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SB 790 Passes - A Step Forward for California's Water Future
Impacts on water supply, flooding, stormwater pollution and greenhouse gas emissions
SACRAMENTO, Calif., Oct. 12 /PRNewswire-USNewswire/ -- Despite threats by
Governor Arnold Schwarzenegger to kill all of the 704 bills on his desk unless
he and legislators reached an agreement, the Governor decided to approve SB
790, also known as the Stormwater Resource Planning Act. SB 790 creates a new
framework encouraging California municipalities to address the stormwater
issues in a new way. It encourages municipalities to manage stormwater for
beneficial uses such as augmenting water supply, preventing floods, mitigating
stormwater pollution, creating green space and enhancing wildlife habitat.
"I was proud to carry SB 790, which promotes the use of stormwater, now viewed
as a pollution problem, as a source of water for open space, landscaping, and
groundwater recharge," says Senator Fran Pavley (23rd District). "It uses
existing funds to create new water supplies out of water that in the past was
simply treated and dumped. This bill helps create a significant new source of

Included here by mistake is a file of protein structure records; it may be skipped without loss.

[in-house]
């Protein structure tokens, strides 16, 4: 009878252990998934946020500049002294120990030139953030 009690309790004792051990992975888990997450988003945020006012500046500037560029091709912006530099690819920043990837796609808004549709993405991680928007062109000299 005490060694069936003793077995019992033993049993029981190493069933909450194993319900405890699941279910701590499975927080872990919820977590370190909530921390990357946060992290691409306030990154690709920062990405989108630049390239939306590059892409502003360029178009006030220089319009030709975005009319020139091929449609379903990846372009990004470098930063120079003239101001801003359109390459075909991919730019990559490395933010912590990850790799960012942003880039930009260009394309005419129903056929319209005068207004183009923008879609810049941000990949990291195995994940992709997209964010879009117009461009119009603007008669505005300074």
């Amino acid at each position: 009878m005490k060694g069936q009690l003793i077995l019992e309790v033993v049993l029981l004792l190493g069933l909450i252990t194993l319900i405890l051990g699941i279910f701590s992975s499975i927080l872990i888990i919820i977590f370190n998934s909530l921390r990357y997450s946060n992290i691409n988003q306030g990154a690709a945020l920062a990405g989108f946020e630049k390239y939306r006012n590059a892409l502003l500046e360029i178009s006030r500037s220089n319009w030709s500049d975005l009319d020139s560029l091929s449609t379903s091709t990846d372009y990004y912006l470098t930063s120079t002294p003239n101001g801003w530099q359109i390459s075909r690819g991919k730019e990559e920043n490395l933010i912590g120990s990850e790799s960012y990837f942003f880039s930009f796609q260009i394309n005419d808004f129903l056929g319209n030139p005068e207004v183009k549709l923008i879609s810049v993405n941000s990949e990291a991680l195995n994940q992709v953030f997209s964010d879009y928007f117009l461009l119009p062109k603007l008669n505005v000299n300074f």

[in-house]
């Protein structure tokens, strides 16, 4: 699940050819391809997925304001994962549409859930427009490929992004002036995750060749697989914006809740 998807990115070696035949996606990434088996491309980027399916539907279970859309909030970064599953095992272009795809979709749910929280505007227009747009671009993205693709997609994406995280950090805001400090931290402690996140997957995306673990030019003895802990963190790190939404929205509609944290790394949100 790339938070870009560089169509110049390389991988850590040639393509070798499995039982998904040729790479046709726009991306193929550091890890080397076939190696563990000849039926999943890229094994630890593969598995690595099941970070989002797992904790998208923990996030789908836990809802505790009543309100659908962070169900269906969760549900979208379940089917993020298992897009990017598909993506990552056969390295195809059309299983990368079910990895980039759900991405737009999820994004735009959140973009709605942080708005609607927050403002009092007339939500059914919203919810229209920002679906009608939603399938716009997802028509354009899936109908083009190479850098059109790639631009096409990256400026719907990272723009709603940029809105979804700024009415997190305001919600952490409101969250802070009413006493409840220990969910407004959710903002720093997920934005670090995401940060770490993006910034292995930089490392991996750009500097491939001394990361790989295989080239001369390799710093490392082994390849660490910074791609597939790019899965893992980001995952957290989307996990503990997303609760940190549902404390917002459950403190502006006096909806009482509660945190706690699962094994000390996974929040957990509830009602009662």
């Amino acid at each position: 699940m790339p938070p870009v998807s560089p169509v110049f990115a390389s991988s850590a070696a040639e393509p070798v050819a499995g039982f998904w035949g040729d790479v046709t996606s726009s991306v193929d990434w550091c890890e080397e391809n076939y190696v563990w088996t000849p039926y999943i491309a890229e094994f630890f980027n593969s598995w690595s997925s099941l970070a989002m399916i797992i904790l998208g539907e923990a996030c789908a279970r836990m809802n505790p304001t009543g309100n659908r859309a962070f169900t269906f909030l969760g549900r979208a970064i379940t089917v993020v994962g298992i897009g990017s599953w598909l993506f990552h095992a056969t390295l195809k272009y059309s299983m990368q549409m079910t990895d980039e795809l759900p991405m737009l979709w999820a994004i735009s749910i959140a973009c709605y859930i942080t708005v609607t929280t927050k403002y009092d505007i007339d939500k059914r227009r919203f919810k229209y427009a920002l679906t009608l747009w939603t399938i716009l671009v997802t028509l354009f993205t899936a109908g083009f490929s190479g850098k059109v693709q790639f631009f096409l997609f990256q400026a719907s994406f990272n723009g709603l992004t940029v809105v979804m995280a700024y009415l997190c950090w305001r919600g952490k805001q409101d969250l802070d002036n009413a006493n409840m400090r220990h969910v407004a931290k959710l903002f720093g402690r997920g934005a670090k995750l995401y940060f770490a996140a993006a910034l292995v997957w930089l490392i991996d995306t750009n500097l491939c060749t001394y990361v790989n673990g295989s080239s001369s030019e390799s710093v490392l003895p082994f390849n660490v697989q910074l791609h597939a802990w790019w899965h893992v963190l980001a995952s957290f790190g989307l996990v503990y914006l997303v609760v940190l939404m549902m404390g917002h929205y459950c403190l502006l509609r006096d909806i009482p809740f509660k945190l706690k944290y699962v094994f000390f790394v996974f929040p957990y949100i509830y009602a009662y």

water for our always water-short state. I want to thank TreePeople for their
visionary work and their dedication in helping this bill get passed by the
Legislature and signed by the Governor."
SB 790 is a critical bill that moves state policy toward viewing stormwater as
a resource rather than just seeing it as an expensive problem to be managed.
The old "gray" infrastructure choice of paving over cities and turning rivers
into concrete ditches is not the only option to manage stormwater. The passage
of SB 790 encourages alternative, innovative solutions.
"The passage of SB 790 is a milestone in improving the sustainability of
California's water resources because it will help local municipalities begin
to use stormwater as a local water source," says Andy Lipkis, TreePeople
Founder and President. "This will make us more water resilient in times of
drought and climate change and will also reduce the L.A. region's greenhouse
gas contributions. When Southern California harvests rain that falls on our
cities, we require less energy to pump water from distant sources."
With their partners, including the Los Angeles Department of Water and Power,
and the City and County of Los Angeles, TreePeople has demonstrated the
success of harvesting rainwater at several large and small demonstration sites
in Los Angeles. Their latest project, at their headquarters in L.A.'s
Coldwater Canyon Park, features a cistern that holds a .25 million gallons of
rainwater. This cistern is filled from last year's rains and supplies
landscape irrigation for an entire year.